Hessa Al Tamimi 53-1691041655839
Hessa Al Tamimi, the first specialist in nanomaterials at Dubai Police headquarters. A part of her job involves nanoscale forensics, which deals with intricate cases, from identifying hazardous materials and toxic substances to conducting post-mortems and employing advancedcrime-detection techniques.
Image Credit: Aghaddir Ali

Dubai: Hessa Al Tamimi is a scientist and a super-sleuth. As a member of the investigative community, she deals with intricate cases, from identifying hazardous materials and toxic substances to conducting post-mortems and employing advanced forensics.

In the last four years since starting her post, Al Tamimi has already established herself as a standout talent in the domain. Presently serving as an assistant expert in forensic toxicology at the General Department of Forensic Science and Crime of the Dubai Police, her contributions have left an indelible impression in the field.

All Tamimi is a recognised international expert, and is called upon to testify in court as an expert witness.

Her expertise — toxicology — is a scientific discipline that deals with understanding the properties, impacts, and identification of poisons.

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Hessa Al Tamimi: Analysing materials at the nanoscale is a highly specialised field. Compared to nanoparticles, human hair strands have a much larger size — typically ranging from 17 to 181 micrometers in diameter.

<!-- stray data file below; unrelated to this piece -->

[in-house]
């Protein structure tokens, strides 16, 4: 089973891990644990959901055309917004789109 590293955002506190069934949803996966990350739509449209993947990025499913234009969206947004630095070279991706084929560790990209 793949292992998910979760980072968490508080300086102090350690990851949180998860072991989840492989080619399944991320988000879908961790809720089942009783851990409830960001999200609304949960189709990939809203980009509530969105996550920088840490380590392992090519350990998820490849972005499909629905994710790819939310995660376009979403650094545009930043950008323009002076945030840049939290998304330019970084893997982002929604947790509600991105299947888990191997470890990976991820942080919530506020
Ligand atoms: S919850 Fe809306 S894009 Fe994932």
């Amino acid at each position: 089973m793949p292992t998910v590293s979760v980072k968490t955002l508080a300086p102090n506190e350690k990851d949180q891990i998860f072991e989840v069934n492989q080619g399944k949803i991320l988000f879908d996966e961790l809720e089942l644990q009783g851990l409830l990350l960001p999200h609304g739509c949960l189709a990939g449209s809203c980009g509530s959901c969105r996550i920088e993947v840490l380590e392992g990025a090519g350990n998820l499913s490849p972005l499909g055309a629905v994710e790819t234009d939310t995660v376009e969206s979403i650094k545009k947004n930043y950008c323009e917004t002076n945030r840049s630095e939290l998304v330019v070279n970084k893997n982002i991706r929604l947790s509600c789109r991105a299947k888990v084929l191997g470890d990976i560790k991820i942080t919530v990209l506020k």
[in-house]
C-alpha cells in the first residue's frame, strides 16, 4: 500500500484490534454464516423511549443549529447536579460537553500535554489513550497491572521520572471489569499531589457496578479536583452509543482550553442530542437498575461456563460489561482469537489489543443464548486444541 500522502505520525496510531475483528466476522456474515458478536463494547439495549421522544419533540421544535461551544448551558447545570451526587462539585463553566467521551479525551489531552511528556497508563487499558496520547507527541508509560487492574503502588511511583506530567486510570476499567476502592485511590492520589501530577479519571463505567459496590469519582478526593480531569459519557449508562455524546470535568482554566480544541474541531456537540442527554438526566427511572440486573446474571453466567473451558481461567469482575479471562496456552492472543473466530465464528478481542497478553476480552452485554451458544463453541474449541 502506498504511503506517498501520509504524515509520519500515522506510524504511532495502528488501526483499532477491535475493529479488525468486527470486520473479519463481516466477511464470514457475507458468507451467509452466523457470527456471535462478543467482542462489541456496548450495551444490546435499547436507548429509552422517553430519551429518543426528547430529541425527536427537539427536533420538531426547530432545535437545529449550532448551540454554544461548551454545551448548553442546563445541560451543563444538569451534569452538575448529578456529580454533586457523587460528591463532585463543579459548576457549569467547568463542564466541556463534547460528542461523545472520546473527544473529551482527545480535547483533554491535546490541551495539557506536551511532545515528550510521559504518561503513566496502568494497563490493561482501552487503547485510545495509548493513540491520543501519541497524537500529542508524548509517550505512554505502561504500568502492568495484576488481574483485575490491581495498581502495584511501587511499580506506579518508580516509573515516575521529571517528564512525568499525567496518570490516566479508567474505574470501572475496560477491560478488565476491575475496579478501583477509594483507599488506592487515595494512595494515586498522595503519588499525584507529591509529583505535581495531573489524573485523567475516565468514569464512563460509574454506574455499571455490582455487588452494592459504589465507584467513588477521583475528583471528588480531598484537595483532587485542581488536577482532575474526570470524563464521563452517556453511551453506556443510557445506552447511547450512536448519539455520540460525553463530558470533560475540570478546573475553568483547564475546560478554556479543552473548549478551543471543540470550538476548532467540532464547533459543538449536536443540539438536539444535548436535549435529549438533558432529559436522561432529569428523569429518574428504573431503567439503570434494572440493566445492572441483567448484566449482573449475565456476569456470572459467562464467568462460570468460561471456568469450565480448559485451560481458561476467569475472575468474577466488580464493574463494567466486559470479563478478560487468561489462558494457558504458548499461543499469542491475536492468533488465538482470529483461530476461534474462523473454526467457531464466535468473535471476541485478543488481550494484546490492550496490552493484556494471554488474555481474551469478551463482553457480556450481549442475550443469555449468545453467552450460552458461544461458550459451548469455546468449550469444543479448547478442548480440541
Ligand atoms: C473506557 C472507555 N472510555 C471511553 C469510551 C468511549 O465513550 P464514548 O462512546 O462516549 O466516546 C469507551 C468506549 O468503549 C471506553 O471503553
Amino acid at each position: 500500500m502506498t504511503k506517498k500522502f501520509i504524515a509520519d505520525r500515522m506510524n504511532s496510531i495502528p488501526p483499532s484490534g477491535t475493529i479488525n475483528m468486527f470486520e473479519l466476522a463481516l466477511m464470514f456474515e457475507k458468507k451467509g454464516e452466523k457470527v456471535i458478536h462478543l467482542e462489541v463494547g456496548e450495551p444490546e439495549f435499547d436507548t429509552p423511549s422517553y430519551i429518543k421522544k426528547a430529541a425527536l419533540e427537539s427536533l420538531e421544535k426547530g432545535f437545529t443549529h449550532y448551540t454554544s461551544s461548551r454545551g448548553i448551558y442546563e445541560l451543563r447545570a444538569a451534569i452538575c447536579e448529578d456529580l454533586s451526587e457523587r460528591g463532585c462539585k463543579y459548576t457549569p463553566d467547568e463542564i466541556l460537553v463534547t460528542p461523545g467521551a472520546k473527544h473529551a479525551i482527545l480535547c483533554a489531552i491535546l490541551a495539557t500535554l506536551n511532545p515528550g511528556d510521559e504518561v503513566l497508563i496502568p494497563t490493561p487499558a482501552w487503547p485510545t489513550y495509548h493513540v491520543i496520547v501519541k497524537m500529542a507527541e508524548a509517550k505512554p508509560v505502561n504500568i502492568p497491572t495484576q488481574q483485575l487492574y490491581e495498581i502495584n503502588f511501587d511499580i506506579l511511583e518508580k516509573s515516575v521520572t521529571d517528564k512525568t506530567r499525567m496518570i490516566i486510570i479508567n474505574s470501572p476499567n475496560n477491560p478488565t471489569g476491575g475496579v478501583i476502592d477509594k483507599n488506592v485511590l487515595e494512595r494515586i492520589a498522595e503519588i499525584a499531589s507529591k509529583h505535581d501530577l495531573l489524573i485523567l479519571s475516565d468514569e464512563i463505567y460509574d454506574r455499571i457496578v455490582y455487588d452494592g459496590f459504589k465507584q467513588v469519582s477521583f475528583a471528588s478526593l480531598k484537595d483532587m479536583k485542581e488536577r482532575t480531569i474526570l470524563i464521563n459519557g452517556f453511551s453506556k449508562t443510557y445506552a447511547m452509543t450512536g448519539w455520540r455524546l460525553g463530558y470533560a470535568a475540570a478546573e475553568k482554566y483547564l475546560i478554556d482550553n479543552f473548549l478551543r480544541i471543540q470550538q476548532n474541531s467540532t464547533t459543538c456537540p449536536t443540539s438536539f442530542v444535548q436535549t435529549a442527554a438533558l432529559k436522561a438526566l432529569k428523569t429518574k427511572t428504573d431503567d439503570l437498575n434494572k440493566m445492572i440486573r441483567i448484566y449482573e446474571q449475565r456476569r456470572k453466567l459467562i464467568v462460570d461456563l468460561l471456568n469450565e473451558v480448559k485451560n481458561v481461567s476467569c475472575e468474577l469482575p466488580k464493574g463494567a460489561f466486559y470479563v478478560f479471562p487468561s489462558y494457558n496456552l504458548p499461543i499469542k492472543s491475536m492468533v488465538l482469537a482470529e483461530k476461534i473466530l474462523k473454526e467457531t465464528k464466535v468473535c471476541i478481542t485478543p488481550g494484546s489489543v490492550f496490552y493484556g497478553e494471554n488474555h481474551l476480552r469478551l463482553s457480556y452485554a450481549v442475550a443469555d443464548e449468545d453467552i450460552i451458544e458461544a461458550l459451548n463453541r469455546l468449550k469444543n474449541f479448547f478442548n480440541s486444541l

She has further sub-specialised in nano-materials, having earned a master’s degree in this crucial field. This makes her a pioneer specialist in this field at the Dubai Police General Headquarters.

Start of police work

Dubai Police sent Al Tamimi to take her Bachelor’s degree in Chemistry in 2015 at the University of Sharjah, and completed it in 2019 at the top of her class.

She then took her Master’s degree in the Imperial College London, one of the world’s premier institutes of learning, focussing on nanomaterials — and completed her degree with distinction.


As part of her Master’s research, Al Tamimi developed a mechanism for detecting chemical substances in biological samples on a portable device, allowing for immediate diagnosis.

She then joined the Department of Toxicology in the Department of Forensic Science specialised in the General Department of Forensic Evidence and Criminology.

Biological samples

Nanoparticles are used to support nano-chemical detection. In police work, nanoscale techniques greatly help in testing devices for toxic substances in biological samples.

In toxicology, the nanoscopic scale is a lower bound to the mesoscopic scale for most solids.

What are nanomaterials?
* Nanomaterials are materials that consist of nanoparticles, which are particles typically in the size range of 1 to 100 nanometers (1 nanometer = 1 billionth of a meter). At this scale, the properties and behaviours of materials can differ significantly from their bulk form.

* Nano materials, or nanoscale materials and sensors, can more efficiently detect and identify trace amounts of substances, including DNA, drugs, and chemical residues, which may be crucial in solving crimes.